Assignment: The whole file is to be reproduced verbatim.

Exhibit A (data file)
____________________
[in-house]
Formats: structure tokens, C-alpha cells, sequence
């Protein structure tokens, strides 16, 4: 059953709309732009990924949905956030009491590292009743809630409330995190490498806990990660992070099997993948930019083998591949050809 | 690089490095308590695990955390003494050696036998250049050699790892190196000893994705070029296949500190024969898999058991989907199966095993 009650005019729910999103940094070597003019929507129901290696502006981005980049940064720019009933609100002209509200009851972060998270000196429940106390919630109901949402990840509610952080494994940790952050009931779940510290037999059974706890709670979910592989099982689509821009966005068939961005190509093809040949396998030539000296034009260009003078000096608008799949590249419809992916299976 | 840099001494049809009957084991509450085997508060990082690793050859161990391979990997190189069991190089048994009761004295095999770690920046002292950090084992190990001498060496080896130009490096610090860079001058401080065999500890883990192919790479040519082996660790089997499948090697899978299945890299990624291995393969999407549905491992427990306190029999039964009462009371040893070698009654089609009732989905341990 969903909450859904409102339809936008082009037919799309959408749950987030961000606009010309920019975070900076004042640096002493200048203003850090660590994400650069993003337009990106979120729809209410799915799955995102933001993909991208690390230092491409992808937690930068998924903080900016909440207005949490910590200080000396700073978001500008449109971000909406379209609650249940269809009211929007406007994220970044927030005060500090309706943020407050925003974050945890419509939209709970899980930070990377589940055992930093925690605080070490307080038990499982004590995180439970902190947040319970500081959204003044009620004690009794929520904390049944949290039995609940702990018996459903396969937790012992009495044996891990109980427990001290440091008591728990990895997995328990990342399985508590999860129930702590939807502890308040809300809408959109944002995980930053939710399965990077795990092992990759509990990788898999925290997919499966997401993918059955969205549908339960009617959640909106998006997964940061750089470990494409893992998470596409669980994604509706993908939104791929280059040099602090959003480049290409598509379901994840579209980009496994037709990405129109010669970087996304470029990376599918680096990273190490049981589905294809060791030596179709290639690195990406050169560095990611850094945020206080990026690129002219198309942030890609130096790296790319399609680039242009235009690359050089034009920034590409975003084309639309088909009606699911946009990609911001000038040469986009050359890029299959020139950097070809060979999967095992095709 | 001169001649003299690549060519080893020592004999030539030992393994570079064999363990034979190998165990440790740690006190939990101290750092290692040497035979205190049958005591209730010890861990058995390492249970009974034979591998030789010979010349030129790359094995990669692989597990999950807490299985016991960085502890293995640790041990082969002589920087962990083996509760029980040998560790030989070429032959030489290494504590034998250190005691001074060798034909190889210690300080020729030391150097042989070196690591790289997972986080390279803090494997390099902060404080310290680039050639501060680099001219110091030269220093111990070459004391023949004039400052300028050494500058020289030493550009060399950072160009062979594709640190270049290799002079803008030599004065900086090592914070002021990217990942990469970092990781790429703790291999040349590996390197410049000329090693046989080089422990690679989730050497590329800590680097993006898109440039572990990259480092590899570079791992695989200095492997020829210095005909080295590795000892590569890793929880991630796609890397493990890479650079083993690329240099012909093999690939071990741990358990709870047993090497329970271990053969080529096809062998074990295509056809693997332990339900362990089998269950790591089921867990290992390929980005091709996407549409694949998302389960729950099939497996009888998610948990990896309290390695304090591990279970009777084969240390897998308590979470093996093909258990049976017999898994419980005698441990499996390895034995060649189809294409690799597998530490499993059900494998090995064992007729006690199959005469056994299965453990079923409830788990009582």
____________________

[in-house]
Formats: structure tokens, C-alpha cells, sequence
């Protein structure tokens, strides 16, 4: 059953709309732009990924949905956030009491590292009743809630409330995190490498806990990660992070099997993948930019083998591949050809 | 690089490095308590695990955390003494050696036998250049050699790892190196000893994705070029296949500190024969898999058991989907199966095993 009650005019729910999103940094070597003019929507129901290696502006981005980049940064720019009933609100002209509200009851972060998270000196429940106390919630109901949402990840509610952080494994940790952050009931779940510290037999059974706890709670979910592989099982689509821009966005068939961005190509093809040949396998030539000296034009260009003078000096608008799949590249419809992916299976 | 840099001494049809009957084991509450085997508060990082690793050859161990391979990997190189069991190089048994009761004295095999770690920046002292950090084992190990001498060496080896130009490096610090860079001058401080065999500890883990192919790479040519082996660790089997499948090697899978299945890299990624291995393969999407549905491992427990306190029999039964009462009371040893070698009654089609009732989905341990 969903909450859904409102339809936008082009037919799309959408749950987030961000606009010309920019975070900076004042640096002493200048203003850090660590994400650069993003337009990106979120729809209410799915799955995102933001993909991208690390230092491409992808937690930068998924903080900016909440207005949490910590200080000396700073978001500008449109971000909406379209609650249940269809009211929007406007994220970044927030005060500090309706943020407050925003974050945890419509939209709970899980930070990377589940055992930093925690605080070490307080038990499982004590995180439970902190947040319970500081959204003044009620004690009794929520904390049944949290039995609940702990018996459903396969937790012992009495044996891990109980427990001290440091008591728990990895997995328990990342399985508590999860129930702590939807502890308040809300809408959109944002995980930053939710399965990077795990092992990759509990990788898999925290997919499966997401993918059955969205549908339960009617959640909106998006997964940061750089470990494409893992998470596409669980994604509706993908939104791929280059040099602090959003480049290409598509379901994840579209980009496994037709990405129109010669970087996304470029990376599918680096990273190490049981589905294809060791030596179709290639690195990406050169560095990611850094945020206080990026690129002219198309942030890609130096790296790319399609680039242009235009690359050089034009920034590409975003084309639309088909009606699911946009990609911001000038040469986009050359890029299959020139950097070809060979999967095992095709 | 001169001649003299690549060519080893020592004999030539030992393994570079064999363990034979190998165990440790740690006190939990101290750092290692040497035979205190049958005591209730010890861990058995390492249970009974034979591998030789010979010349030129790359094995990669692989597990999950807490299985016991960085502890293995640790041990082969002589920087962990083996509760029980040998560790030989070429032959030489290494504590034998250190005691001074060798034909190889210690300080020729030391150097042989070196690591790289997972986080390279803090494997390099902060404080310290680039050639501060680099001219110091030269220093111990070459004391023949004039400052300028050494500058020289030493550009060399950072160009062979594709640190270049290799002079803008030599004065900086090592914070002021990217990942990469970092990781790429703790291999040349590996390197410049000329090693046989080089422990690679989730050497590329800590680097993006898109440039572990990259480092590899570079791992695989200095492997020829210095005909080295590795000892590569890793929880991630796609890397493990890479650079083993690329240099012909093999690939071990741990358990709870047993090497329970271990053969080529096809062998074990295509056809693997332990339900362990089998269950790591089921867990290992390929980005091709996407549409694949998302389960729950099939497996009888998610948990990896309290390695304090591990279970009777084969240390897998308590979470093996093909258990049976017999898994419980005698441990499996390895034995060649189809294409690799597998530490499993059900494998090995064992007729006690199959005469056994299965453990079923409830788990009582």